Your Farm’s Immediate Future - Think About It!

 

The warm start to winter has allowed many farmers to be out in the fields getting things done. The final post harvest inventory is finally complete. It is important to start thinking about how your operation might look going into seeding next spring.

 
On the cropping side, commodity prices are very volatile and expenses are trending upwards because of a weaker Canadian dollar. If you aren’t paying attention to your marketing plan or don’t have one, you may find yourself with a reduced margin. If severe weather has affected your farm this year, your yields may be negatively impacted and you may end up with a reduced margin. If there is a large crop and issues with delivery or shipping, you may find yourself with a reduced cash flow. If you end up in any of those situations, there are some things you can do to help yourself.
 

Farm Finance Quick Test

Start with your Current Ratio: your crop and input inventory (accurately valued) and cash and accounts receivable divided by your accounts payables, your operating loans, advances and your principal payments on debt coming due within the next year.
 
If this ratio is 1.5 to one or greater, you probably can focus on other things for the short-term. If the ratio is under 1.5 to one, you should probably be concerned about how things will look for the winter. If the ratio is below one-to-one, you should be taking steps to make sure your farm survives to the next growing season.
You may also want to look at your debt service requirement. This is the total of your principal and interest payments that are due in the coming year, expressed in cost of production per unit. As example: if you have a 2,000 acre farm with $600,000 of debt, with a debt service cost of $80,000 principal/year plus interest at five per cent, your debt service requirement per acre is $80,000 (principal) + $30,000 (interest) = $110,000, divided by 2000 (acres), equals $55 per acre.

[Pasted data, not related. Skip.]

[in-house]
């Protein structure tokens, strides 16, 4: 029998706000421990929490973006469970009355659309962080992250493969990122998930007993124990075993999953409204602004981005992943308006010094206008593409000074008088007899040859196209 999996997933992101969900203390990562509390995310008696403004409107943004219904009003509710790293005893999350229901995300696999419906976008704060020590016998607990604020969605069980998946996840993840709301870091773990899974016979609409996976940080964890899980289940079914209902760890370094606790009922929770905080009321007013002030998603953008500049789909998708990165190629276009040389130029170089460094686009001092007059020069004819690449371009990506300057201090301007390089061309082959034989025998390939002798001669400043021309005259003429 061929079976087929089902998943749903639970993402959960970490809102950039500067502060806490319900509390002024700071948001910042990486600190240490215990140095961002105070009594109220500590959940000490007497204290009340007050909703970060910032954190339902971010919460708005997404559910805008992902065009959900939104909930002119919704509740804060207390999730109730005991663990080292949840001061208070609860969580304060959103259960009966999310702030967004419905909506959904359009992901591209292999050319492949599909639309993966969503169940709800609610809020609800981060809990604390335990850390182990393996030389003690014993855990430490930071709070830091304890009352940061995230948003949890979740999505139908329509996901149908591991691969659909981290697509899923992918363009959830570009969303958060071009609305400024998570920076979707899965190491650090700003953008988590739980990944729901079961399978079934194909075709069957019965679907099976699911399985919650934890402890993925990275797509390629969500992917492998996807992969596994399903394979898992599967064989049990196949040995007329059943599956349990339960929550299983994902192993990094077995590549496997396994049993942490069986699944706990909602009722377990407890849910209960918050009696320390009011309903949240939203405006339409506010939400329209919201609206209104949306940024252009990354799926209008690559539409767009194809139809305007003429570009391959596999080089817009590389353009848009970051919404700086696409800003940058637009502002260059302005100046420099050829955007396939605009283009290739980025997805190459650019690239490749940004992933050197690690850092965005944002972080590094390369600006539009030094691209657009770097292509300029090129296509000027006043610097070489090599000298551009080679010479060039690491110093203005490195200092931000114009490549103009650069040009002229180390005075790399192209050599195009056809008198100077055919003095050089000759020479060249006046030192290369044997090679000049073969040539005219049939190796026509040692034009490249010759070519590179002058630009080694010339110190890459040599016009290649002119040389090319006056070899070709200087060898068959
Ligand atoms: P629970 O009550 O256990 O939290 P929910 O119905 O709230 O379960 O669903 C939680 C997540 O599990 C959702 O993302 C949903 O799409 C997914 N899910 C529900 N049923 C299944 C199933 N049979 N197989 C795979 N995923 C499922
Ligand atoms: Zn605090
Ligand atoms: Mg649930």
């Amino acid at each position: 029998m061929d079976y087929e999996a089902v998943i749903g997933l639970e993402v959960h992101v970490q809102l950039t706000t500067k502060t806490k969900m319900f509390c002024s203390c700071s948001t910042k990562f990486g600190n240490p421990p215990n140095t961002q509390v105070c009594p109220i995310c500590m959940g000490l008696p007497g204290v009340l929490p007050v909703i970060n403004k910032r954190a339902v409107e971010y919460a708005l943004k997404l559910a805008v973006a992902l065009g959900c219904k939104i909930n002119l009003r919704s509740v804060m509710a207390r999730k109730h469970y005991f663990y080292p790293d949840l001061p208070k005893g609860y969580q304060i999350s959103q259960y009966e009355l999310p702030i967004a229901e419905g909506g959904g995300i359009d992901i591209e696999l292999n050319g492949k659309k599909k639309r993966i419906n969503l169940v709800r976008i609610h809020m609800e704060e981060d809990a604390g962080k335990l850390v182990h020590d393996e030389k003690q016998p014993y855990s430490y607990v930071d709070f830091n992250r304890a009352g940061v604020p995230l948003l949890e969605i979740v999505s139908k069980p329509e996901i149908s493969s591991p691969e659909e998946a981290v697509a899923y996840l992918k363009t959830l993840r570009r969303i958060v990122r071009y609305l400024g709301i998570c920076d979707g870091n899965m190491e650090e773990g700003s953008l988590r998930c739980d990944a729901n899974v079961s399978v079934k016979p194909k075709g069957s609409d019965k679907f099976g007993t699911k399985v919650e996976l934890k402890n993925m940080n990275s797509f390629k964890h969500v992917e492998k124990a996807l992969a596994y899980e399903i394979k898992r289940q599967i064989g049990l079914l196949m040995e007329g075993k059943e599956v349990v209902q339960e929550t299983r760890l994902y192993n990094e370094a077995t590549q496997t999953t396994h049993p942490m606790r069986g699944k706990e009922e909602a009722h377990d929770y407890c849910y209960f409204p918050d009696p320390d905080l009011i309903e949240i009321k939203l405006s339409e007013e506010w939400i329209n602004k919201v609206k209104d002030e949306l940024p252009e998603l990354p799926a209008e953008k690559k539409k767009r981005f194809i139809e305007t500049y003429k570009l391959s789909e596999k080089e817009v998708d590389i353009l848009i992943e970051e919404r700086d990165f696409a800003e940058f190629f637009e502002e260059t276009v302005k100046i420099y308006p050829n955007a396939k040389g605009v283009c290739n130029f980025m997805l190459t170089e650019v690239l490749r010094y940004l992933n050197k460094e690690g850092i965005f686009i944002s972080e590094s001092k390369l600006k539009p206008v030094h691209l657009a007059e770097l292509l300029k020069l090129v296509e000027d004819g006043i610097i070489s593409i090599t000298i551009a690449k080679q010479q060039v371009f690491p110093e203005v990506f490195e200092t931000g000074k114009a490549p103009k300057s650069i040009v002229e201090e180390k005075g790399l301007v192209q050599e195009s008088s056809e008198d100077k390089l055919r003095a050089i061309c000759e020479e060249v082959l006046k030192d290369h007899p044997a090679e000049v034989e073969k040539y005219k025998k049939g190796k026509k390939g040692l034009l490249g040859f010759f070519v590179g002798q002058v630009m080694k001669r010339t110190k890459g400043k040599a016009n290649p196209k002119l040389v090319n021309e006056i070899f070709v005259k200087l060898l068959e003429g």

This number can be used to quickly gauge if your yield/price combination will be enough to pay the input costs and make your payments.

 

Talk to Your Lenders

 
Proactive, regular contact with your lenders is another important part of farming. Lenders consider themselves as partners in your operation and will usually work at maintaining a relationship with you. You should view things the same way. As a farm manager, keeping your lenders up to date with what is happening on your farm is very important, especially when things may be tightening up in cash flow or profitability. With proper lead time, most lenders will try to work with you to maintain a manageable cash flow and keep your farm moving forward.
 

Other Sources of Financial Help and Information

 
MAFRD Farm Enterprise Specialists are located throughout the province and have the expertise and tools to help you analyze your farm finances and put together a plan to move forward. Visit the website for the specialist closest to you.
 
The Manitoba Farm Industry Board is in place to assist Manitoba farmers in financial difficulty. One of its mandates is to provide mediation as an alternative to legal action by creditors. The board has financial advisors who can work directly with farmers to resolve issues with their creditors. Call 204-945-0357 for more information.
 
Farm Debt Mediation Services is a Canada-wide service for farmers. Its activity is governed by the Farm Debt Mediation Act, which protects farmers against foreclosure. This service has financial advisors who can work directly with farmers to resolve issues with their creditors. Visit agr.gc.ca for more information.